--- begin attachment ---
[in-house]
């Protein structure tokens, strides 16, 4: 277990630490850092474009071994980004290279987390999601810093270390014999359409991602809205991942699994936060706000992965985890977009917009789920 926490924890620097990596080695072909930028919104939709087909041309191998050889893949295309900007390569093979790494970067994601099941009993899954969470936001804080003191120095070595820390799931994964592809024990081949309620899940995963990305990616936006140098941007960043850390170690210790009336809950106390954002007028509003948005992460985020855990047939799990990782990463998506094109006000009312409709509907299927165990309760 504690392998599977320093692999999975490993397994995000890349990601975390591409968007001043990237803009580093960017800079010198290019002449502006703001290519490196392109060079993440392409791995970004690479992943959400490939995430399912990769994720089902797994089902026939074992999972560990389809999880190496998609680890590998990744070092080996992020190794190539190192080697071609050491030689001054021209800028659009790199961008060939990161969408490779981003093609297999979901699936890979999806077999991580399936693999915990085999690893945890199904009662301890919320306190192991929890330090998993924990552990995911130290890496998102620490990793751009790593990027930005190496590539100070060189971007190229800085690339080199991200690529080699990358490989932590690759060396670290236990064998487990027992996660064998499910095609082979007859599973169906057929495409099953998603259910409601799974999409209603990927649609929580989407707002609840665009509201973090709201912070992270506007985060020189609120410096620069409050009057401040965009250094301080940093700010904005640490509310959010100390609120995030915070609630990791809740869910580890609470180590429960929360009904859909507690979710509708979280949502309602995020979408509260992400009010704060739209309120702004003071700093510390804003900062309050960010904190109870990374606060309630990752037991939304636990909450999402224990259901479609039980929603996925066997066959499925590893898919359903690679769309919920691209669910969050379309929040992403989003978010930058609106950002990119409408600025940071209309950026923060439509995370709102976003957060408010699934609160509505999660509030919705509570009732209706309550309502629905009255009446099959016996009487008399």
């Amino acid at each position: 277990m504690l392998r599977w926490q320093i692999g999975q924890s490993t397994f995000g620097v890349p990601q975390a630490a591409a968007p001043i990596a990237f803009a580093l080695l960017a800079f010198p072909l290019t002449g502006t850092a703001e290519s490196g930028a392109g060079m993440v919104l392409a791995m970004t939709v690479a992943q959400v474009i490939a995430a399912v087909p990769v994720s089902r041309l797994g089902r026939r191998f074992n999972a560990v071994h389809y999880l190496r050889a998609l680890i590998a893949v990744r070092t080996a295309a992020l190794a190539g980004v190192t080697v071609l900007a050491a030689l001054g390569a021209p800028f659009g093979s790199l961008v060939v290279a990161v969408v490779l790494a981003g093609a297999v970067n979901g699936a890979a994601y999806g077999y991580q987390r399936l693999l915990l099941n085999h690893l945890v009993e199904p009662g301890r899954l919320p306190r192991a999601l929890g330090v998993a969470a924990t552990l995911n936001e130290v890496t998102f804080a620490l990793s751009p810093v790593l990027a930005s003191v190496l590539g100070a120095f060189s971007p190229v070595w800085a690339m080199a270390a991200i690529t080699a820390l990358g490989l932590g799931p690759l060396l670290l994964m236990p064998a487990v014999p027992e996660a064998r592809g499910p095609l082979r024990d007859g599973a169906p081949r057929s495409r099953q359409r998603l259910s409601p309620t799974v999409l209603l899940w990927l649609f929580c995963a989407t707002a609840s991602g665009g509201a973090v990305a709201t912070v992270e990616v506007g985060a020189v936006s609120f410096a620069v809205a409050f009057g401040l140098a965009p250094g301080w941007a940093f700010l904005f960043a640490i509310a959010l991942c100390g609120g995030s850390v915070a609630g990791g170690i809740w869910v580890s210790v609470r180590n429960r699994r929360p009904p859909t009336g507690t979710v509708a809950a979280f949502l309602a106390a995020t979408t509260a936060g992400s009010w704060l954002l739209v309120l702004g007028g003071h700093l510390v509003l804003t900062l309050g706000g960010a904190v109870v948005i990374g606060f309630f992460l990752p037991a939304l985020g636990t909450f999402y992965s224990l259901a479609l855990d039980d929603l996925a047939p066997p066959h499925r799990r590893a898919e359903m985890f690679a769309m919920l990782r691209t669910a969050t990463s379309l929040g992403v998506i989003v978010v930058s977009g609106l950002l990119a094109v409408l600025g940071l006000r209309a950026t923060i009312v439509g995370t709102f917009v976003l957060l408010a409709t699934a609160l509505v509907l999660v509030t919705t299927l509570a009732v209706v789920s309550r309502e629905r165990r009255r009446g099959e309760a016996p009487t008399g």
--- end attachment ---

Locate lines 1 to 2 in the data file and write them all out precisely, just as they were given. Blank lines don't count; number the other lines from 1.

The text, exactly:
[in-house]
């Protein structure tokens, strides 16, 4: 277990630490850092474009071994980004290279987390999601810093270390014999359409991602809205991942699994936060706000992965985890977009917009789920 926490924890620097990596080695072909930028919104939709087909041309191998050889893949295309900007390569093979790494970067994601099941009993899954969470936001804080003191120095070595820390799931994964592809024990081949309620899940995963990305990616936006140098941007960043850390170690210790009336809950106390954002007028509003948005992460985020855990047939799990990782990463998506094109006000009312409709509907299927165990309760 504690392998599977320093692999999975490993397994995000890349990601975390591409968007001043990237803009580093960017800079010198290019002449502006703001290519490196392109060079993440392409791995970004690479992943959400490939995430399912990769994720089902797994089902026939074992999972560990389809999880190496998609680890590998990744070092080996992020190794190539190192080697071609050491030689001054021209800028659009790199961008060939990161969408490779981003093609297999979901699936890979999806077999991580399936693999915990085999690893945890199904009662301890919320306190192991929890330090998993924990552990995911130290890496998102620490990793751009790593990027930005190496590539100070060189971007190229800085690339080199991200690529080699990358490989932590690759060396670290236990064998487990027992996660064998499910095609082979007859599973169906057929495409099953998603259910409601799974999409209603990927649609929580989407707002609840665009509201973090709201912070992270506007985060020189609120410096620069409050009057401040965009250094301080940093700010904005640490509310959010100390609120995030915070609630990791809740869910580890609470180590429960929360009904859909507690979710509708979280949502309602995020979408509260992400009010704060739209309120702004003071700093510390804003900062309050960010904190109870990374606060309630990752037991939304636990909450999402224990259901479609039980929603996925066997066959499925590893898919359903690679769309919920691209669910969050379309929040992403989003978010930058609106950002990119409408600025940071209309950026923060439509995370709102976003957060408010699934609160509505999660509030919705509570009732209706309550309502629905009255009446099959016996009487008399």